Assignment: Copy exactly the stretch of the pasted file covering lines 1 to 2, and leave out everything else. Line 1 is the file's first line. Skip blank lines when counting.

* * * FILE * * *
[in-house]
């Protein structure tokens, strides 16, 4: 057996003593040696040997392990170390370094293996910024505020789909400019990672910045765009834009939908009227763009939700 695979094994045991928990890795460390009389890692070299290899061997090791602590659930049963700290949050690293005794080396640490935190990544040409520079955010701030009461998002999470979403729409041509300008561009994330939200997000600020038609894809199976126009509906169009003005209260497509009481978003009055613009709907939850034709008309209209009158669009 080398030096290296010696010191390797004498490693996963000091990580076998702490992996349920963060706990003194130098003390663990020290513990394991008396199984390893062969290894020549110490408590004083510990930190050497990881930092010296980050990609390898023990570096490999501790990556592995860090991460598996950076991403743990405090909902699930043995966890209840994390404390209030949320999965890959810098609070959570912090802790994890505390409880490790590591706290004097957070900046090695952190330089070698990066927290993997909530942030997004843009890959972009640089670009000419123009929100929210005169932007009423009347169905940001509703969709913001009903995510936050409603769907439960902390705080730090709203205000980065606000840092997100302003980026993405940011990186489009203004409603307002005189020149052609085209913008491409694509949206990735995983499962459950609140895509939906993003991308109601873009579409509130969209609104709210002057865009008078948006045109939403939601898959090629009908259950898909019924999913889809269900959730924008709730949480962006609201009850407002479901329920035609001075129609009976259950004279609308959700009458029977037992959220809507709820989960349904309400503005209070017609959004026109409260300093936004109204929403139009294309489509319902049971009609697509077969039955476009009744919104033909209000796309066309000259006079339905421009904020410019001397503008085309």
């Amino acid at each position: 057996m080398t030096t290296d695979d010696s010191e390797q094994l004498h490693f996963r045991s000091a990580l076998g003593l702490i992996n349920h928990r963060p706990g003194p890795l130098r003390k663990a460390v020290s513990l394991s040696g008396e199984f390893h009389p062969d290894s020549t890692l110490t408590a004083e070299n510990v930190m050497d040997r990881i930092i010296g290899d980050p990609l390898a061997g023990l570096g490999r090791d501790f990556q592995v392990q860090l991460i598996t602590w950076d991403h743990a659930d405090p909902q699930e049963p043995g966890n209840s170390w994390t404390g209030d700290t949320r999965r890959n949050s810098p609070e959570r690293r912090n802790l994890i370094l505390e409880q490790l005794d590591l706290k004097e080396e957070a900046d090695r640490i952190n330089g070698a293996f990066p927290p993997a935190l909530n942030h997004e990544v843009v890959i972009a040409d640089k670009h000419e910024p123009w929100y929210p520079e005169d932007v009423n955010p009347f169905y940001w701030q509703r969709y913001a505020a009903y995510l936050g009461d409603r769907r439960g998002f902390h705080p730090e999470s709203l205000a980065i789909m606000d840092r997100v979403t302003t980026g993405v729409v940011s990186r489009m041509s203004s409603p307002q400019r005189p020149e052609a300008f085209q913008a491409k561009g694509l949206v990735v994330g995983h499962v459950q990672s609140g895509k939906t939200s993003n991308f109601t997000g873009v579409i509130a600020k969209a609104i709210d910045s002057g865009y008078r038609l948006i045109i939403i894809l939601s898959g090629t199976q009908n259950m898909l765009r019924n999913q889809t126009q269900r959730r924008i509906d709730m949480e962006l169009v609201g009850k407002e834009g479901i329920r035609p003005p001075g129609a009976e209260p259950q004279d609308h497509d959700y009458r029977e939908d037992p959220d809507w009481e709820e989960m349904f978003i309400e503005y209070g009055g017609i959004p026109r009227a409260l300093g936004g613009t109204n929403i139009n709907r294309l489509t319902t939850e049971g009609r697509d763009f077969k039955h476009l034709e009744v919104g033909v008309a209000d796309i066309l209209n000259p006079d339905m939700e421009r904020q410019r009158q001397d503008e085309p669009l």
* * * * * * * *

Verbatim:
[in-house]
């Protein structure tokens, strides 16, 4: 057996003593040696040997392990170390370094293996910024505020789909400019990672910045765009834009939908009227763009939700 695979094994045991928990890795460390009389890692070299290899061997090791602590659930049963700290949050690293005794080396640490935190990544040409520079955010701030009461998002999470979403729409041509300008561009994330939200997000600020038609894809199976126009509906169009003005209260497509009481978003009055613009709907939850034709008309209209009158669009 080398030096290296010696010191390797004498490693996963000091990580076998702490992996349920963060706990003194130098003390663990020290513990394991008396199984390893062969290894020549110490408590004083510990930190050497990881930092010296980050990609390898023990570096490999501790990556592995860090991460598996950076991403743990405090909902699930043995966890209840994390404390209030949320999965890959810098609070959570912090802790994890505390409880490790590591706290004097957070900046090695952190330089070698990066927290993997909530942030997004843009890959972009640089670009000419123009929100929210005169932007009423009347169905940001509703969709913001009903995510936050409603769907439960902390705080730090709203205000980065606000840092997100302003980026993405940011990186489009203004409603307002005189020149052609085209913008491409694509949206990735995983499962459950609140895509939906993003991308109601873009579409509130969209609104709210002057865009008078948006045109939403939601898959090629009908259950898909019924999913889809269900959730924008709730949480962006609201009850407002479901329920035609001075129609009976259950004279609308959700009458029977037992959220809507709820989960349904309400503005209070017609959004026109409260300093936004109204929403139009294309489509319902049971009609697509077969039955476009009744919104033909209000796309066309000259006079339905421009904020410019001397503008085309």